In August, U.S. Congressman Josh Gottheimer (NJ-5) announced bipartisan federal legislation, the Anti-Congestion Tax Act, “to fight New York’s proposed congestion tax and protect hardworking New Jersey families who drive into Manhattan.” While this tax burden will be placed on New Jersey drivers, Gottheimer says the State of New Jersey and its transit and infrastructure systems will not benefit.

Gottheimer also announced he would be writing to incoming New York Governor Kathy Hochul, urging the reversal of the proposed congestion taxes on NJ residents.

Gottheimer joined New Jersey Senator Joe Lagana (LD-38), Lodi Mayor Scott Luna, and Lodi Deputy Mayor Vince Martin in August, to highlight how the bipartisan bill would ensure that New Jersey drivers who commute into New York City are not hit with a new $3,000 a year tax, that they call regressive and punitive.

“The relationship between New York and New Jersey is a driving economic force, not only in the country, but in the world. Our states are deeply intertwined, and it is tradition for New York and New Jersey to work together. That is why the proposed $3,000 a year congestion tax is such a slap in the face to New Jersey commuters,” said Congressman Josh Gottheimer (NJ-5). “Even more galling is that unlike the shared Port Authority resources from the tolls on the GW Bridge, that help both New York and New Jersey, every nickel of that new Midtown congestion tax will go to New York, to their MTA, to help fix their subways. Not a cent will go back to the PATH or NJ Transit to actually help our state in any way.”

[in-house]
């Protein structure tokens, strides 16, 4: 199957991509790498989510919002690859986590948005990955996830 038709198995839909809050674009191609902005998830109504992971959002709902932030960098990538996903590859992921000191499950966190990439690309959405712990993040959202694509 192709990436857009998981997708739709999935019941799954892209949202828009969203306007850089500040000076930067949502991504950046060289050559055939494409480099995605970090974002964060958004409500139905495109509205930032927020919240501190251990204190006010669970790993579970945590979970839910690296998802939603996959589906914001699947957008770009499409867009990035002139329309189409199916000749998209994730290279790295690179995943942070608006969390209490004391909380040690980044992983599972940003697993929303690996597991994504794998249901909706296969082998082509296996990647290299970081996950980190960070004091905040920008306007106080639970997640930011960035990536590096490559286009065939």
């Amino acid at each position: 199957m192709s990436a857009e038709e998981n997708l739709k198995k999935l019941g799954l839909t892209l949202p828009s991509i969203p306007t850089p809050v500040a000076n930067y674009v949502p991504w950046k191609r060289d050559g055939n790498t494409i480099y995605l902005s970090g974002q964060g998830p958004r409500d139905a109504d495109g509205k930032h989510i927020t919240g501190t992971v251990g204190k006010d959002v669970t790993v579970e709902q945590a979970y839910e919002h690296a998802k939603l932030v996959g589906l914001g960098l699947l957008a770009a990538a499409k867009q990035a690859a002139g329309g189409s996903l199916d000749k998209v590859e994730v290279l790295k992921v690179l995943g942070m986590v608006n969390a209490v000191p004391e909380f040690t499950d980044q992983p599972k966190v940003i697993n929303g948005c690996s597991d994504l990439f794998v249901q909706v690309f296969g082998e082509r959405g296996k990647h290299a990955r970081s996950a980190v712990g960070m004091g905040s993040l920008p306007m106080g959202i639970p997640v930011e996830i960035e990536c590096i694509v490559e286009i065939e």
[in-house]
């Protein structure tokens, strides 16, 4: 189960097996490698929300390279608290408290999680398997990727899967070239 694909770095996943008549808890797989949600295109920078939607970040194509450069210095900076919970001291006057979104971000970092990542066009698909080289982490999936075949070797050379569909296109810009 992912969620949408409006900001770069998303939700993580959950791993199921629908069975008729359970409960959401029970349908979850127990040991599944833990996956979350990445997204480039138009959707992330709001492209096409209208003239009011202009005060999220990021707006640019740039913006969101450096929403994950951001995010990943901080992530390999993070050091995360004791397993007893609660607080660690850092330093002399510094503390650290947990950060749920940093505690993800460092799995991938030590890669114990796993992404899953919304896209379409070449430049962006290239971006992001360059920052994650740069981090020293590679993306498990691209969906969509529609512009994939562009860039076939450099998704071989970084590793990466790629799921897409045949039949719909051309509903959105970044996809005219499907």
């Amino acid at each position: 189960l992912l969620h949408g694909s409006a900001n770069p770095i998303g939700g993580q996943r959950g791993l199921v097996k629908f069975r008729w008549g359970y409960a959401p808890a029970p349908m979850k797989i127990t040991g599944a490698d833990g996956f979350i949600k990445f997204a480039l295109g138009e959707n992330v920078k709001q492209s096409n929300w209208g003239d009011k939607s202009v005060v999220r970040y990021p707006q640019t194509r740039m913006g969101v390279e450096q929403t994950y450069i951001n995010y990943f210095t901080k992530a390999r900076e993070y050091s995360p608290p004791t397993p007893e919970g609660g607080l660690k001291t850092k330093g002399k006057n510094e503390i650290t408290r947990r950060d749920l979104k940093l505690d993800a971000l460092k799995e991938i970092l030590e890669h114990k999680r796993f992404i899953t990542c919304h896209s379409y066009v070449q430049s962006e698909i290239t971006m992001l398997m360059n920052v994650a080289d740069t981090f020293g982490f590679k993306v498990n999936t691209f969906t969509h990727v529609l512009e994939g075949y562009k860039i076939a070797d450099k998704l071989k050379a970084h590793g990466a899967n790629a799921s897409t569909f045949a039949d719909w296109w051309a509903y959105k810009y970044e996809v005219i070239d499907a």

The Anti-Congestion Tax Act takes two key actions:

  • The Anti-Congestion Tax Act would prohibit the Secretary of Transportation from awarding any new Capital Investment Grants to MTA projects in New York until drivers from the New Jersey crossings into Manhattan receive exemptions from this new congestion tax.
  • The Anti-Congestion Tax Act would amend the Internal Revenue Code to offer drivers a federal tax credit at the end of the year equal to the amount paid in congestion taxes entering Manhattan from any of the three New Jersey crossings. This would protect Jersey drivers from double taxation.

Gottheimer has also joined Congressman Bill Pascrell, Jr. (NJ-9) to request that U.S. Secretary of Transportation Pete Buttigieg require a comprehensive review of the congestion tax’s burden on NJ commuters, as well as public hearings.

Source: Insider NJ